• Impaired judgement
  • Increased consumption of carbohydrates and sugars
  • A weakened immune system
  • Irritated airways
  • There is a strong association with periodontal disease
  • Increased exposure to carcinogens

Increased eating of sweets may lead to more tooth decay.  In our office we have seen terrible tooth decay when marijuana chewables are combines with a dry mouth and a susceptible patient.  We care about your dental health and want to provide the best care possible for you.  We will always try to stay up to date with current recommendations related to your dental care.  Thanks for reading our blog!  We look forward to seeing you.  In the meantime, please see more about what our office has to offer on our website at www.juliegillisdds.com or visit us on Facebook at www.facebook.com/juliegillisddspc.  We would love to have you follow us on Facebook!

Yours for better dental health,

Julie Gillis, DDS

Restoring Teeth/Restoring Smiles

 

What is Disclosing Solution or Caries Detecting Dye?

February 1, 2017

Filed under: Cavities and Dental Decay,Fillings — Tags: — Dr Gillis @ 7:00 am

What is Disclosing Solution or Caries Detecting Dye?

This blog describes the use of disclosing solution which is the same as caries detecting dye and shows photos of caries detecting dye used during tooth preparation.

Cavity between teeth shows up on an x-ray as a dark shadow.

Cavity between teeth shows up on an x-ray as a dark shadow.

The decay is removed and the tooth looks pretty good. Time to test with disclosing solution!

The decay is removed and the tooth looks pretty good. Time to test with disclosing solution!

 

 

 

 

 

 

 

 

If your dentist is using disclosing solution or caries detecting dye that means they care about you and they care about your teeth!  Caries detecting dye or solution is like disclosing solution.  Both are composed of a liquid die that will stain bacteria and bacterial byproducts.

Disclosing solution or caries detecting dye is used by dentists and dental hygienists for the following reasons:

  • To show you where bacteria are sticking to your teeth
  • To improve your brushing techniques
  • To evaluate if there is decay on your teeth
  • To be conservative in tooth preparation by removing all the decay and leaving healthy tooth structure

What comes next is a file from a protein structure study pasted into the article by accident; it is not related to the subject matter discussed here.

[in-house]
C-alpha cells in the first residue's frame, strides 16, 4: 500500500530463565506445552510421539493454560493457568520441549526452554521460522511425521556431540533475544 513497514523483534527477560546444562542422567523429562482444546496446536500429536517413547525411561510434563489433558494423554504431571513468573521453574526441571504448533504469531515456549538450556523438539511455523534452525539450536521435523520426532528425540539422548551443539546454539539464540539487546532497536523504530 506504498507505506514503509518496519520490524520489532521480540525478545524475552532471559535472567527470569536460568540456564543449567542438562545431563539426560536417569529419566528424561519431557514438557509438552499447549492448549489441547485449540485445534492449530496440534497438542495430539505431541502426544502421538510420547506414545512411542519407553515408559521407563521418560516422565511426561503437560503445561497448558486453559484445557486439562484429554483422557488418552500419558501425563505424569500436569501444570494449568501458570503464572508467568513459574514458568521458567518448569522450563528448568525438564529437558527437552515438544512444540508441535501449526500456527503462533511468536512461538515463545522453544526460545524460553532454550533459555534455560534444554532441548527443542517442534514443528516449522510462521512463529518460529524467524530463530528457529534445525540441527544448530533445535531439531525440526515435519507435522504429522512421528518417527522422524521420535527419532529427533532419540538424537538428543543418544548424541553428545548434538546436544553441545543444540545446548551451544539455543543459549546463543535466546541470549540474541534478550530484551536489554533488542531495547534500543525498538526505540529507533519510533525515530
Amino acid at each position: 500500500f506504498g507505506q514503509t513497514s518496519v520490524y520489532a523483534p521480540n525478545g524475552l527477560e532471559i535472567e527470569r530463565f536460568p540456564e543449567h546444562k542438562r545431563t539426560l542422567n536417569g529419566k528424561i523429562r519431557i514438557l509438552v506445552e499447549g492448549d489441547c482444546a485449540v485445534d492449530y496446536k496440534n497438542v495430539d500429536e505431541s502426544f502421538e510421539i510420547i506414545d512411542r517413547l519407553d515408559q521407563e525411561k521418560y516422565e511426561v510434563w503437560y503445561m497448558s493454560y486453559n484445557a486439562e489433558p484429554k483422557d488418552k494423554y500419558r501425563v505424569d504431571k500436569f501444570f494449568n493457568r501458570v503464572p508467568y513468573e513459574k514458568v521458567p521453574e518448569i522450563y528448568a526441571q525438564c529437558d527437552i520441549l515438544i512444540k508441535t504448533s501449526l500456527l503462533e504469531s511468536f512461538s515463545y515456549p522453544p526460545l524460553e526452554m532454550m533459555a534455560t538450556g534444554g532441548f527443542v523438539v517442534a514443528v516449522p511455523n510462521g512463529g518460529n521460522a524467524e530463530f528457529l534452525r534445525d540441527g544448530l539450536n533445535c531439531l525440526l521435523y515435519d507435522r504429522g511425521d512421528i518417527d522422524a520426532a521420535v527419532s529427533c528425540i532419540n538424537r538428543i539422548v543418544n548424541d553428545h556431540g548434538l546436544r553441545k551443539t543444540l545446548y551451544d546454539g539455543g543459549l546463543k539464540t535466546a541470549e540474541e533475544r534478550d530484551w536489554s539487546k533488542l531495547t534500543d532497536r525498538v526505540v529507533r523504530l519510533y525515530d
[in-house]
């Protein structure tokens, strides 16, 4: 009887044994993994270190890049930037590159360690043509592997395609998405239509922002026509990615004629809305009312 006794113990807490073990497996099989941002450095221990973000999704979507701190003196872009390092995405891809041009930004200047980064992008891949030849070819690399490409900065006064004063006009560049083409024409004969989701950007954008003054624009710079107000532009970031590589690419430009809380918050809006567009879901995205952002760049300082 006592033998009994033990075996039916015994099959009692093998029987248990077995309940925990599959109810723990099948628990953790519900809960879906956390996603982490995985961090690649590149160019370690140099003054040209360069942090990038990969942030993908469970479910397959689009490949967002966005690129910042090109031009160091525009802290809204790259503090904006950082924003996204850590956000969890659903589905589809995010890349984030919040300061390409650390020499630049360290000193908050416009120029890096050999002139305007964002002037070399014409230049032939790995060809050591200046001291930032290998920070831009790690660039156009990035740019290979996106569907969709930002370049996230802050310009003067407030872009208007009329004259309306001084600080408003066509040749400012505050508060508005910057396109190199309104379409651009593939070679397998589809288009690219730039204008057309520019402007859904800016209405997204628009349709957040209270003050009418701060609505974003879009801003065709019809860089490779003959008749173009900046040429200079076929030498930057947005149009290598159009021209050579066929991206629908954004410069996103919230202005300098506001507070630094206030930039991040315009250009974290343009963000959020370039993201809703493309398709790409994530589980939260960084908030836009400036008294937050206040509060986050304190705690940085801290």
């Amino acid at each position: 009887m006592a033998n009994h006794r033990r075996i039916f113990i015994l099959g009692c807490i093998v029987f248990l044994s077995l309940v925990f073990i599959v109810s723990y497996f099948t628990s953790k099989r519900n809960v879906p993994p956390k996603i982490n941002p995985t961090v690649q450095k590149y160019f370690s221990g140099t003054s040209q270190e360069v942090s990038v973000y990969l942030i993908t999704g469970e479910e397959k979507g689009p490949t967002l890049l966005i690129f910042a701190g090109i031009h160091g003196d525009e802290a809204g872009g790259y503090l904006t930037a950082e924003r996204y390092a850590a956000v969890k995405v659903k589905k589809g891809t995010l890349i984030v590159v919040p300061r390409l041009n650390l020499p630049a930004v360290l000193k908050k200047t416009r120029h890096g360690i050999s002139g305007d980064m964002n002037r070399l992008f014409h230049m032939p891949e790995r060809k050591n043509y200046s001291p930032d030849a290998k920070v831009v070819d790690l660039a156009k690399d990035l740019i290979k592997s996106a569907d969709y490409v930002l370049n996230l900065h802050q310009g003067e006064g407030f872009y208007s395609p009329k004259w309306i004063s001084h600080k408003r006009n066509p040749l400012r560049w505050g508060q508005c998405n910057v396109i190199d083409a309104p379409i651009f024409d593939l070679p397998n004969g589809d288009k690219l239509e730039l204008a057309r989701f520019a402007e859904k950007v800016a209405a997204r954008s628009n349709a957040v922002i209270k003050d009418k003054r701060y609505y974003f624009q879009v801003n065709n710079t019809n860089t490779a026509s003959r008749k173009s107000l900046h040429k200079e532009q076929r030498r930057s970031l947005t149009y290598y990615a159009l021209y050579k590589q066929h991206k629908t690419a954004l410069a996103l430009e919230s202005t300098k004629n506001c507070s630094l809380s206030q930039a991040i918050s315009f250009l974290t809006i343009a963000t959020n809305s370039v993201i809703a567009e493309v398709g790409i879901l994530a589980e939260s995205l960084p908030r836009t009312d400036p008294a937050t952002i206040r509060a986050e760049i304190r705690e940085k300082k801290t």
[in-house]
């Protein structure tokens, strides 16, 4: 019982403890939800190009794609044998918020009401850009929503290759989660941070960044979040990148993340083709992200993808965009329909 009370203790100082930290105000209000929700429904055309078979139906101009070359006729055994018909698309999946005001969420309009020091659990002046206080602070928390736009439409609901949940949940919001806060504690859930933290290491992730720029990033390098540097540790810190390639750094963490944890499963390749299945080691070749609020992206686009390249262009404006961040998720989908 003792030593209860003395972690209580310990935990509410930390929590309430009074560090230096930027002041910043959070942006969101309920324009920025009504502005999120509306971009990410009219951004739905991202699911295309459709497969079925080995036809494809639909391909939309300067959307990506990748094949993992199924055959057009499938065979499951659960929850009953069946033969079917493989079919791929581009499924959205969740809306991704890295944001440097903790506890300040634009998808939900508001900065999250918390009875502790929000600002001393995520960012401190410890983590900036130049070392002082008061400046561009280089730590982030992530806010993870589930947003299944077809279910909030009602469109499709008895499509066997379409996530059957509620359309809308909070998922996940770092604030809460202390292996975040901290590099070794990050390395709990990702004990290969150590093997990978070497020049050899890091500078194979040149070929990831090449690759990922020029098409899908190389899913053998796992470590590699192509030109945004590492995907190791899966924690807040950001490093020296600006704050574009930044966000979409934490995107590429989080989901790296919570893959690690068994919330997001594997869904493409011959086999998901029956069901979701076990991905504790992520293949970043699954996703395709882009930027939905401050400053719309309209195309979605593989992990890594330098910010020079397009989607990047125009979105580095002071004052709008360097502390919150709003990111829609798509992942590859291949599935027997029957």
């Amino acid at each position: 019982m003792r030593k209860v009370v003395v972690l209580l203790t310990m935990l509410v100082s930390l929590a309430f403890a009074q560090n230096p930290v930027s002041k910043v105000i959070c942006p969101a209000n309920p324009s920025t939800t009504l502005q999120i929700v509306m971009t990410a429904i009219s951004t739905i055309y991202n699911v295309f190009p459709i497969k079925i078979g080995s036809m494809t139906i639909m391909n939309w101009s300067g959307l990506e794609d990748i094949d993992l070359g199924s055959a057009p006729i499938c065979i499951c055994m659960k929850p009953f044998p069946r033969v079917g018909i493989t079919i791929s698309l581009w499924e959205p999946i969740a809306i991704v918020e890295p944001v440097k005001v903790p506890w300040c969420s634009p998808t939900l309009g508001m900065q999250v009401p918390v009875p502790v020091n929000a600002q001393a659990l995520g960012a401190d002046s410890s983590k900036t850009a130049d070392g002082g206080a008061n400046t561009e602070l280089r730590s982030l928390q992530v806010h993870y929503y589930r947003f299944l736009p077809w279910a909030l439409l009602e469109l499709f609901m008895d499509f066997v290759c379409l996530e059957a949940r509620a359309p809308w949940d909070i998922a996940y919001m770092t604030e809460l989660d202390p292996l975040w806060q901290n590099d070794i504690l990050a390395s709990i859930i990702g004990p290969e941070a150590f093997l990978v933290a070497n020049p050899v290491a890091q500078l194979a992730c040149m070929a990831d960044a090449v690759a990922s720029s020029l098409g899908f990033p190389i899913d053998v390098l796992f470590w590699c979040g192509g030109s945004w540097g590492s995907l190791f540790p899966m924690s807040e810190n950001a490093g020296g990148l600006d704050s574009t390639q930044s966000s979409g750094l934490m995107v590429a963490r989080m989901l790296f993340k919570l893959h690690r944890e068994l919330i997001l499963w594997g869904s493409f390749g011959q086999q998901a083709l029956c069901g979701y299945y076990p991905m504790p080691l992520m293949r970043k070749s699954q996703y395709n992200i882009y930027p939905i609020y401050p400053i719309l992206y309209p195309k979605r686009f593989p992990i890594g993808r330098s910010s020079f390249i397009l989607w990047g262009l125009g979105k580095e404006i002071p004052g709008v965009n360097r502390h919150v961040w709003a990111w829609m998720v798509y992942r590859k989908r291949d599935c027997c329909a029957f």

You can see why these things would be good for you!  The photos included here illustrate the treatment of a cavity that occurred in the ‘flossing zone’ between two teeth.  The dentist has removed the obvious decay and shaped the tooth so that a tooth-colored restoration can be placed.  Dark, stained areas of decay have been removed.  The tooth looks ready to restore but it isn’t.  Now is the time to paint on the caries detecting dye! 

Disclosing solution or caries detecting dye is painted over the prepared cavity.

Disclosing solution or caries detecting dye is painted over the prepared cavity.

Disclosing solution or caries detecting dye is painted over the prepared cavity and then rinsed away. Remaining dye shows remaining decay!

Disclosing solution or caries detecting dye is painted over the prepared cavity and then rinsed away. Remaining dye shows remaining decay!

 The dye comes in several colors.  Red is the most common.  The dye is painted onto the cavity preparation and allowed to remain a couple seconds.  The excess dye is rinsed away and any stain that remains indicates the presence of bacteria or bacterial byproducts.  This is carefully removed by your dentist.  Since tooth-colored fillings or restorations bond to your tooth there is no longer a need to cut in undercuts to help hold fillings in.  Your dentist will want to be conservative in tooth preparation by removing all the decay and leaving healthy tooth structure.

The tooth is restored to ideal contours knowing that all decay has been carefully removed.

The tooth is restored to ideal contours knowing that all decay has been carefully removed.

In our office, we may paint on the dye several times.  Each time removing just the areas where decay remains and saving as much tooth as possible.  This is just one of the many ways we would like our teeth to be treated and so that is the way we treat our patient’s teeth!  Please call our office if you have any questions or concerns.  We would love to see you!

Yours for better dental health,

                 Julie Gillis DDS, PC

     Restoring Teeth/Restoring Smiles

Can A Tooth Cavity Be Hidden?

September 26, 2014

Filed under: Cavities and Dental Decay — Tags: — Dr Gillis @ 4:18 am

Can A Tooth Cavity Be Hidden?

Healthy appearing molar - no symptioms.

Healthy appearing molar – no symptoms.

Without taking the time to really look at this tooth under different light conditions, and evaluating the grooves with a cavity detecting laser, this cavity or area of decay might be missed! The x-ray image was non-remarkable (no cavity or area of decay visible).  The surface of the tooth was very hard when felt with an explorer.  (Many of us have experienced a dentist or dental hygienist ‘poking’ at a tooth to see if their explorer ‘sticks’ as it often will in an area of decay otherwise known as a cavity!)  Our office noted the gray discoloration and tested the tooth with a cavity detecting laser.

See areas of concern. The cavity detecting laser will assist in determining if there is decay below the enamel of a tooth.

See areas of concern. The cavity detecting laser will assist in determining if there is decay below the enamel of a tooth.